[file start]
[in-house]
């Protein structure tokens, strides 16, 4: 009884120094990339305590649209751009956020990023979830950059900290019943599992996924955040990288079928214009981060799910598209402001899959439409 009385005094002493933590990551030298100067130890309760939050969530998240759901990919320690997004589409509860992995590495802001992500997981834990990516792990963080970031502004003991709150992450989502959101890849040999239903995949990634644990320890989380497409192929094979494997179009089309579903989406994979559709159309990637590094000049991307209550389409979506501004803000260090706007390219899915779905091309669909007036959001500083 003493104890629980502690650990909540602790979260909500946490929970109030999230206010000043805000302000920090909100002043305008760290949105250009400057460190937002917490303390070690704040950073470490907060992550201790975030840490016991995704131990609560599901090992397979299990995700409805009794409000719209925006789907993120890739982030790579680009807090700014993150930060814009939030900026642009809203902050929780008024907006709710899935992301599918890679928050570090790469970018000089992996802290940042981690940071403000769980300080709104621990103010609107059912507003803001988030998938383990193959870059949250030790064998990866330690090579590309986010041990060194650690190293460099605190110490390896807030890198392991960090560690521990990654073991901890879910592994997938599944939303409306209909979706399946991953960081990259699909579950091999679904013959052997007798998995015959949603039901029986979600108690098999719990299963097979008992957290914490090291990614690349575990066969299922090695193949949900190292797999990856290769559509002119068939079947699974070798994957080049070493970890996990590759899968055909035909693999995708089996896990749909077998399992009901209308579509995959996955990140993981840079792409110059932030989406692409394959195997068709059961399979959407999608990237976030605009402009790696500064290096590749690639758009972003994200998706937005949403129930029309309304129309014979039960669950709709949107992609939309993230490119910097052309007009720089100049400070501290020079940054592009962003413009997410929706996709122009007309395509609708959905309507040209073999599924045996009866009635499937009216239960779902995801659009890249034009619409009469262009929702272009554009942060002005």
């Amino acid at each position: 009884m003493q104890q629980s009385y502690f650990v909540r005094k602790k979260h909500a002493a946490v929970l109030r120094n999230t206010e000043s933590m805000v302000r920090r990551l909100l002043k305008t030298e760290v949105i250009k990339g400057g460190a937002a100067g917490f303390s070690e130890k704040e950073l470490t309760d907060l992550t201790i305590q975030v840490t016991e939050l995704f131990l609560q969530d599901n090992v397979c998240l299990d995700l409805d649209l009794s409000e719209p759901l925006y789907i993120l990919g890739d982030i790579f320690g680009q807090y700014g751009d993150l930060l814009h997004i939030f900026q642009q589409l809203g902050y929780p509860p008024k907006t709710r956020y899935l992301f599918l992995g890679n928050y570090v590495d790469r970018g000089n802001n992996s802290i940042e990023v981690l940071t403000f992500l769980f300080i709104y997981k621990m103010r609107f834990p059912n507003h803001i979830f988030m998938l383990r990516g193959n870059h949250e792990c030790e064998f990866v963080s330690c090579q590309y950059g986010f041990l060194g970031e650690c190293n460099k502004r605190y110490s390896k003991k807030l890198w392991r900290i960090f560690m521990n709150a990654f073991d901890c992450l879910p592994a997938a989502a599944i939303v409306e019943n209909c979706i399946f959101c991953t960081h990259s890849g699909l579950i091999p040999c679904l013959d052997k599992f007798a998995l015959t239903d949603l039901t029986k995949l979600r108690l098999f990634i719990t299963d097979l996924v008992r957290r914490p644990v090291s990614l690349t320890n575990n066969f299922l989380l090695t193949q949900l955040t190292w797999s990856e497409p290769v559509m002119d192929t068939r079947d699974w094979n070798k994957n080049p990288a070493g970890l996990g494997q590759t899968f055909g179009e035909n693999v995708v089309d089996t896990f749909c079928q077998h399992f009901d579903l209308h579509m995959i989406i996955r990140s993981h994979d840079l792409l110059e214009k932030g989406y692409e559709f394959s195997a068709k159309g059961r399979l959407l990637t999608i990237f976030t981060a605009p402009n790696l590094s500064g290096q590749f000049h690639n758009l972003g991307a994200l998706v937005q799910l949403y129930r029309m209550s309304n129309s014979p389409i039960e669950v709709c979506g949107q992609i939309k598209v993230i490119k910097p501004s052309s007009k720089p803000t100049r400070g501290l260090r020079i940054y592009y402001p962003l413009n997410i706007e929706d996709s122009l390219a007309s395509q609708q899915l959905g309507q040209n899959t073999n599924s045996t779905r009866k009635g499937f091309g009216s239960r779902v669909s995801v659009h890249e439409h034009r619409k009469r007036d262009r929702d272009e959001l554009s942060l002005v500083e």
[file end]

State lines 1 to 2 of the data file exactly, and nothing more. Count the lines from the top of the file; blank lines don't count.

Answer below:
[in-house]
């Protein structure tokens, strides 16, 4: 009884120094990339305590649209751009956020990023979830950059900290019943599992996924955040990288079928214009981060799910598209402001899959439409 009385005094002493933590990551030298100067130890309760939050969530998240759901990919320690997004589409509860992995590495802001992500997981834990990516792990963080970031502004003991709150992450989502959101890849040999239903995949990634644990320890989380497409192929094979494997179009089309579903989406994979559709159309990637590094000049991307209550389409979506501004803000260090706007390219899915779905091309669909007036959001500083 003493104890629980502690650990909540602790979260909500946490929970109030999230206010000043805000302000920090909100002043305008760290949105250009400057460190937002917490303390070690704040950073470490907060992550201790975030840490016991995704131990609560599901090992397979299990995700409805009794409000719209925006789907993120890739982030790579680009807090700014993150930060814009939030900026642009809203902050929780008024907006709710899935992301599918890679928050570090790469970018000089992996802290940042981690940071403000769980300080709104621990103010609107059912507003803001988030998938383990193959870059949250030790064998990866330690090579590309986010041990060194650690190293460099605190110490390896807030890198392991960090560690521990990654073991901890879910592994997938599944939303409306209909979706399946991953960081990259699909579950091999679904013959052997007798998995015959949603039901029986979600108690098999719990299963097979008992957290914490090291990614690349575990066969299922090695193949949900190292797999990856290769559509002119068939079947699974070798994957080049070493970890996990590759899968055909035909693999995708089996896990749909077998399992009901209308579509995959996955990140993981840079792409110059932030989406692409394959195997068709059961399979959407999608990237976030605009402009790696500064290096590749690639758009972003994200998706937005949403129930029309309304129309014979039960669950709709949107992609939309993230490119910097052309007009720089100049400070501290020079940054592009962003413009997410929706996709122009007309395509609708959905309507040209073999599924045996009866009635499937009216239960779902995801659009890249034009619409009469262009929702272009554009942060002005």